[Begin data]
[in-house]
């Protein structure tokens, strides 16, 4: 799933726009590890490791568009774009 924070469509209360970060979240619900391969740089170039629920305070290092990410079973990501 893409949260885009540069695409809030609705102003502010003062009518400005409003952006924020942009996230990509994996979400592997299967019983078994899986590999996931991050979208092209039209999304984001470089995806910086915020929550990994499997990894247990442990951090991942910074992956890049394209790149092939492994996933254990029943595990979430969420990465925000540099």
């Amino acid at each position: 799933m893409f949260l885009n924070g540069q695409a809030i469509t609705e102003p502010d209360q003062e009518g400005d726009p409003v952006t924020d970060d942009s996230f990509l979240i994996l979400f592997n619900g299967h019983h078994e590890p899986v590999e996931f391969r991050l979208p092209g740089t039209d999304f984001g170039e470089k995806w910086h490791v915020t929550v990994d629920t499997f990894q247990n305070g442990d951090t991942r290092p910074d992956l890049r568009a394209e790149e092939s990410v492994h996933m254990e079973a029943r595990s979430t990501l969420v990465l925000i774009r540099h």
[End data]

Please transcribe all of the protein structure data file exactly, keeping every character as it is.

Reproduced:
[in-house]
């Protein structure tokens, strides 16, 4: 799933726009590890490791568009774009 924070469509209360970060979240619900391969740089170039629920305070290092990410079973990501 893409949260885009540069695409809030609705102003502010003062009518400005409003952006924020942009996230990509994996979400592997299967019983078994899986590999996931991050979208092209039209999304984001470089995806910086915020929550990994499997990894247990442990951090991942910074992956890049394209790149092939492994996933254990029943595990979430969420990465925000540099």
């Amino acid at each position: 799933m893409f949260l885009n924070g540069q695409a809030i469509t609705e102003p502010d209360q003062e009518g400005d726009p409003v952006t924020d970060d942009s996230f990509l979240i994996l979400f592997n619900g299967h019983h078994e590890p899986v590999e996931f391969r991050l979208p092209g740089t039209d999304f984001g170039e470089k995806w910086h490791v915020t929550v990994d629920t499997f990894q247990n305070g442990d951090t991942r290092p910074d992956l890049r568009a394209e790149e092939s990410v492994h996933m254990e079973a029943r595990s979430t990501l969420v990465l925000i774009r540099h």